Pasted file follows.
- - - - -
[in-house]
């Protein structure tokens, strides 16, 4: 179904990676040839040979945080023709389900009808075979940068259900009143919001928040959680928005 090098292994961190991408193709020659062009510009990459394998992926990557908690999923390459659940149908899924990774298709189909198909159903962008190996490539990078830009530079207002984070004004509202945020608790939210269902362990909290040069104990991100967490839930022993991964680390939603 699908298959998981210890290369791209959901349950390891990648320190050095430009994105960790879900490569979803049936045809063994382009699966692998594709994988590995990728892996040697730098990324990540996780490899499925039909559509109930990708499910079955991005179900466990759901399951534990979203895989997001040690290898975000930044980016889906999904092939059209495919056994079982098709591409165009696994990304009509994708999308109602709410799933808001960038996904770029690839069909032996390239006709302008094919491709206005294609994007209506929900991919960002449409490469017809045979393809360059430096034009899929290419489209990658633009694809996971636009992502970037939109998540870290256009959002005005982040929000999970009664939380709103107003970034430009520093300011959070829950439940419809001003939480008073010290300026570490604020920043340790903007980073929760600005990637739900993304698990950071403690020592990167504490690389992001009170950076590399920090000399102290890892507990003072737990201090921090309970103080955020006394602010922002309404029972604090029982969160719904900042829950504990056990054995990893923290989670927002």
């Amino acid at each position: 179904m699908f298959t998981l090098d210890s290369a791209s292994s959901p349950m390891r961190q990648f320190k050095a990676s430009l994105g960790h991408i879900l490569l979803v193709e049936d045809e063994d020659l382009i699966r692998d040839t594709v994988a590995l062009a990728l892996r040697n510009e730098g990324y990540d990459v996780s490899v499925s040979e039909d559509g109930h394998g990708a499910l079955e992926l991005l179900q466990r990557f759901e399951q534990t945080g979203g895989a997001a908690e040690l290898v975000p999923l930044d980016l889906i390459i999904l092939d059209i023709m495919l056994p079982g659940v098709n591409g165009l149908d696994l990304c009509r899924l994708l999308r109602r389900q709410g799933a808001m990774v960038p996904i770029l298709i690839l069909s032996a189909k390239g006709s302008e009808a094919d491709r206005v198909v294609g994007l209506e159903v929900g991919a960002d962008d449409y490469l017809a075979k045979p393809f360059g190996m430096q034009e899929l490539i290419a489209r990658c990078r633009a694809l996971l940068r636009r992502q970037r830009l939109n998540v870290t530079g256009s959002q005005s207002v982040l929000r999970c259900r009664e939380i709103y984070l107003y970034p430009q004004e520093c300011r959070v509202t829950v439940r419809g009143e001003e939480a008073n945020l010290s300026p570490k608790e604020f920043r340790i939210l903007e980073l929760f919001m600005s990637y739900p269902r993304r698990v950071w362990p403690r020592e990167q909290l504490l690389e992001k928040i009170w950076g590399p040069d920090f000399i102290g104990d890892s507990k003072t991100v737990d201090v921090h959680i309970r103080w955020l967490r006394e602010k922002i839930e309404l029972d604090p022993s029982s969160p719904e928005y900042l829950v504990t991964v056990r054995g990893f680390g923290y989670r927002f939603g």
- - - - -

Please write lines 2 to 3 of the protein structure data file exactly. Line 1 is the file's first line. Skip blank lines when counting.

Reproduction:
């Protein structure tokens, strides 16, 4: 179904990676040839040979945080023709389900009808075979940068259900009143919001928040959680928005 090098292994961190991408193709020659062009510009990459394998992926990557908690999923390459659940149908899924990774298709189909198909159903962008190996490539990078830009530079207002984070004004509202945020608790939210269902362990909290040069104990991100967490839930022993991964680390939603 699908298959998981210890290369791209959901349950390891990648320190050095430009994105960790879900490569979803049936045809063994382009699966692998594709994988590995990728892996040697730098990324990540996780490899499925039909559509109930990708499910079955991005179900466990759901399951534990979203895989997001040690290898975000930044980016889906999904092939059209495919056994079982098709591409165009696994990304009509994708999308109602709410799933808001960038996904770029690839069909032996390239006709302008094919491709206005294609994007209506929900991919960002449409490469017809045979393809360059430096034009899929290419489209990658633009694809996971636009992502970037939109998540870290256009959002005005982040929000999970009664939380709103107003970034430009520093300011959070829950439940419809001003939480008073010290300026570490604020920043340790903007980073929760600005990637739900993304698990950071403690020592990167504490690389992001009170950076590399920090000399102290890892507990003072737990201090921090309970103080955020006394602010922002309404029972604090029982969160719904900042829950504990056990054995990893923290989670927002």
């Amino acid at each position: 179904m699908f298959t998981l090098d210890s290369a791209s292994s959901p349950m390891r961190q990648f320190k050095a990676s430009l994105g960790h991408i879900l490569l979803v193709e049936d045809e063994d020659l382009i699966r692998d040839t594709v994988a590995l062009a990728l892996r040697n510009e730098g990324y990540d990459v996780s490899v499925s040979e039909d559509g109930h394998g990708a499910l079955e992926l991005l179900q466990r990557f759901e399951q534990t945080g979203g895989a997001a908690e040690l290898v975000p999923l930044d980016l889906i390459i999904l092939d059209i023709m495919l056994p079982g659940v098709n591409g165009l149908d696994l990304c009509r899924l994708l999308r109602r389900q709410g799933a808001m990774v960038p996904i770029l298709i690839l069909s032996a189909k390239g006709s302008e009808a094919d491709r206005v198909v294609g994007l209506e159903v929900g991919a960002d962008d449409y490469l017809a075979k045979p393809f360059g190996m430096q034009e899929l490539i290419a489209r990658c990078r633009a694809l996971l940068r636009r992502q970037r830009l939109n998540v870290t530079g256009s959002q005005s207002v982040l929000r999970c259900r009664e939380i709103y984070l107003y970034p430009q004004e520093c300011r959070v509202t829950v439940r419809g009143e001003e939480a008073n945020l010290s300026p570490k608790e604020f920043r340790i939210l903007e980073l929760f919001m600005s990637y739900p269902r993304r698990v950071w362990p403690r020592e990167q909290l504490l690389e992001k928040i009170w950076g590399p040069d920090f000399i102290g104990d890892s507990k003072t991100v737990d201090v921090h959680i309970r103080w955020l967490r006394e602010k922002i839930e309404l029972d604090p022993s029982s969160p719904e928005y900042l829950v504990t991964v056990r054995g990893f680390g923290y989670r927002f939603g």